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University of Toronto Department of Electrical and Computer Engineering ECE557F Systems Control Practice problems on linear algebra 1.

(a) Show that P n , the set of all polynomials of degree n, an xn + + a1 x + a0 , is a vector space of dimension n + 1. (b) Consider the transformation L : P n P n dened as L(an xn + an1 xn1 + + a0 ) = an1 xn1 + + a0 . Show that it is linear. (c) Find the matrix representation of L in the basis you chose in part a. (d) Find bases for ker(L) and Im(L). (e) Is L one-to-one? Is it onto? 2. (a) Consider a linear transformation L : Rn Rn dened as L(x) = Ax, where A is an n n matrix with real coecients. Let {v1 , . . . , vn } be a basis of Rn . Find the matrix representation of L in this basis. (b) Now let L : R2 R2 denote the rotation by angle . In class we have shown that L(x) = cos sin x. sin cos

Consider the basis of R2 , {v1 , v2 } = {[1 1] , [0 1] }. Using your result from part a, nd the matrix representation of L in this basis. 3. Consider the vector space R3 . Let V be a plane through the origin, and W be a line through the origin, not lying on the plane V . Then, R3 = V W , and so any point x R3 can be expressed uniquely as x = v + w, with v V and w W . Now consider the linear transformation L : R3 V which maps a point x R3 to the unique point v V in the expression x = v + w. (a) Check that Im(L) = V and ker(L) = W .

(b) If V = Span{v1 , v2 }, and W = Span{w}, nd the matrix representation of L. 4. Let V1 , V2 , V3 be subspaces of a real vector space X . Find an explicit counterexample showing that the identity V1 (V2 + V3 ) = V1 V2 + V1 V3 is in general false. 5. Show that a linear transformation L : X Y is one-to-one if and only if ker(L) = 0. 6. Consider a linear transformation L : X Y . Show that if L(x) = L(y ), then x = y + v , where v is some vector in ker(L). 7. In this problem, youll follow a number of steps leading to the proof of the fact, presented in class, that if L : X Y is an LT, then dim(Im(L)) + dim(ker(L)) = n, where n = dim(X ). 1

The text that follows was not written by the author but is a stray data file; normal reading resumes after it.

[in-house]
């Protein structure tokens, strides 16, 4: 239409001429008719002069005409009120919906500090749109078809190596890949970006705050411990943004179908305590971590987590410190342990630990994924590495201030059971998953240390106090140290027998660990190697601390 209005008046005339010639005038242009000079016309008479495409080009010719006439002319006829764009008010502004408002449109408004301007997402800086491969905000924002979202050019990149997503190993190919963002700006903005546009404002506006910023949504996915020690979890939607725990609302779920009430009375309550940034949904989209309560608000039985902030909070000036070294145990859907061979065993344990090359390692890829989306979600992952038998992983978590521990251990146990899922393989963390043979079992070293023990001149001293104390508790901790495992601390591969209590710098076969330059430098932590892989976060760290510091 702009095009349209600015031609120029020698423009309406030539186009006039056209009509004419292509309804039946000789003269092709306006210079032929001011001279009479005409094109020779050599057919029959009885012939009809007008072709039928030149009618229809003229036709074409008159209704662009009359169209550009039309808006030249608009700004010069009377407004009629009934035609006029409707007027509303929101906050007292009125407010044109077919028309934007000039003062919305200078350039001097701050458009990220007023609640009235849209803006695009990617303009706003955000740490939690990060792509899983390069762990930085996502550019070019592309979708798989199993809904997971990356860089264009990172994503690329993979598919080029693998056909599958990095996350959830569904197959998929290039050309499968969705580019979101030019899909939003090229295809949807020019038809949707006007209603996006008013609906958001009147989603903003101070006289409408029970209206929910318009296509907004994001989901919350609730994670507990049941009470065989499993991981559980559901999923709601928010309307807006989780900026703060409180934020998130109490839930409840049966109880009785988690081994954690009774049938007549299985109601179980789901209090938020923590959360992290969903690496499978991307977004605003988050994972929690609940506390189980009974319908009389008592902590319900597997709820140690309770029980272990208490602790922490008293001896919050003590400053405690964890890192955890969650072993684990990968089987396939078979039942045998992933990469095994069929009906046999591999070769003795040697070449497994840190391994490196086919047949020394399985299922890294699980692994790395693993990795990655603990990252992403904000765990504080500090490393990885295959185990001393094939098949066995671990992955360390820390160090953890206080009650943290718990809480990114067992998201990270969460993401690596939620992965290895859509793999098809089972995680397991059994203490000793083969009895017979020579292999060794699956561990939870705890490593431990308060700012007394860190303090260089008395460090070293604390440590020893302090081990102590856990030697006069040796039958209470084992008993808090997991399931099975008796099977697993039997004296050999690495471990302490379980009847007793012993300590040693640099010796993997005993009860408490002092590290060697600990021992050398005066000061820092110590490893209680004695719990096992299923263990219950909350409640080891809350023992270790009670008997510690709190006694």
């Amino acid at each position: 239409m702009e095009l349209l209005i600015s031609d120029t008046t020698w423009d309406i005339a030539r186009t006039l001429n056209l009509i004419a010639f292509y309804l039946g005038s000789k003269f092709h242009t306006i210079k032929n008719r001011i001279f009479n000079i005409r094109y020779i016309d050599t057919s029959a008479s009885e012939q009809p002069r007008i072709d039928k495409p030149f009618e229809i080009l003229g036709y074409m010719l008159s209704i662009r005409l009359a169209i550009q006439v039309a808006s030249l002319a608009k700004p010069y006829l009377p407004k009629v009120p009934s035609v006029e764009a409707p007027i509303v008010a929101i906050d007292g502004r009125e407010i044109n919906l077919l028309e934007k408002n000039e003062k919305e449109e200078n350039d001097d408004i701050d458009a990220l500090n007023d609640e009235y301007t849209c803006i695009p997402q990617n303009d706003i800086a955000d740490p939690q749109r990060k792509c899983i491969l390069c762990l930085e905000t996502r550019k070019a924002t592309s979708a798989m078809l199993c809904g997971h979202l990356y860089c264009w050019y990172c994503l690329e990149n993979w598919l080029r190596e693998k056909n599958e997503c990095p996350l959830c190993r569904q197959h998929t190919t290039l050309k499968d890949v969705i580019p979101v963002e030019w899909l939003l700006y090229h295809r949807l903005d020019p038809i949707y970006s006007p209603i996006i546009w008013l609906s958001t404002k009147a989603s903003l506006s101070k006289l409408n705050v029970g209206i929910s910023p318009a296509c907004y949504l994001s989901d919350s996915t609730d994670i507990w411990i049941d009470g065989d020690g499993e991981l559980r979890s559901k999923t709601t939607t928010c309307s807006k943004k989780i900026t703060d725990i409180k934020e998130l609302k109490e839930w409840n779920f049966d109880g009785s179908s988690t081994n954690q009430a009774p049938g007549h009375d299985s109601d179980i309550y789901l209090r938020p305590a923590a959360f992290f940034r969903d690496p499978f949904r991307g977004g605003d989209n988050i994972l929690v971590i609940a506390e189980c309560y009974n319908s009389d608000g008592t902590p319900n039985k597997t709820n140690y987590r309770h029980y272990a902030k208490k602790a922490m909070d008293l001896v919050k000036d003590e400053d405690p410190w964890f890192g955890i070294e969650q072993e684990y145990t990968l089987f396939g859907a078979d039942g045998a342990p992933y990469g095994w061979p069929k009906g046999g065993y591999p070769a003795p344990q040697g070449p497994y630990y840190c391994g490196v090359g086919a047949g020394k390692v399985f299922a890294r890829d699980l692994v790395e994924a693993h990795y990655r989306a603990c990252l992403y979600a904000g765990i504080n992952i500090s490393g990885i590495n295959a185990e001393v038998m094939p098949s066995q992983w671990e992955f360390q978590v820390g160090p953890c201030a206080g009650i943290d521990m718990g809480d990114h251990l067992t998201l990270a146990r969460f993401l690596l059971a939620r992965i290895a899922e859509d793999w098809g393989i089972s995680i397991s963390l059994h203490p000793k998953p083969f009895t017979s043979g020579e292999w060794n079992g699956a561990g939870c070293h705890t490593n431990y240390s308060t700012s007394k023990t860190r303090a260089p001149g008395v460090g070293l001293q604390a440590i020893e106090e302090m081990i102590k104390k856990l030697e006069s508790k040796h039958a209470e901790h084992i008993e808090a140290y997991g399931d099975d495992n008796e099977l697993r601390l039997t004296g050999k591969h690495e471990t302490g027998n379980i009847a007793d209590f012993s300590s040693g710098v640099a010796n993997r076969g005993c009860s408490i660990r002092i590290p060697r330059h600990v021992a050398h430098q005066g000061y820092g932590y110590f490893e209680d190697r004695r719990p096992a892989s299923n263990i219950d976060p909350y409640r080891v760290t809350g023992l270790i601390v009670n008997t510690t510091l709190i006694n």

(a) Show that if {L(v1 ), . . . , L(vk )} are linearly independent, then {v1 , . . . , vk } are linearly independent. (b) Let {w1 , . . . , wk } be a basis for Im(L). Let {v1 , . . . , vk } be vectors in X such that Avi = wi , i = 1, . . . , k. Let {z1 , . . . , zl }, zi X , be a basis for ker(L). Show that {v1 , . . . , vk , z1 , . . . , zl } are linearly independent. [Hint: show that if they werent linearly independent, then there would exist two nonzero vectors v, z , with v Span{v1 , . . . , vk }, z Span{z1 , . . . , zl }, such that v + z = 0. From this fact you can derive a straightforward contradiction.]

(c) Show that k + l = n = dim(X ).

[Hint: again, prove it by contradiction. Assume that k + l < n. Then, there is a vector x X that does not belong to Span{v1 , . . . , vk } Span{z1 , . . . , zl }. Use this fact to derive a contradiction.]

8. You are given an LT L : R2 R3 with the following properties: L([1 1] ) = [0 2 1] , L([1 1]) = [ 2 0 1] . Using the natural bases of R2 and R3 , nd the matrix representation of L. 9. Let A be an n n real matrix. If is a real eigenvalue of A, and v Rn is the associated eigenvector, then the eigenspace V = Span{v } is A-invariant. Now suppose that a ib are complex conjugate eigenvalues of A, with eigenvectors v and v . Show the subspace of V of Rn dened as V = Span{Real(v ), Imaginary(v )} is A-invariant. [Hint: Look at the form of the matrix AP when P = [Real(v ), Imaginary(v )].]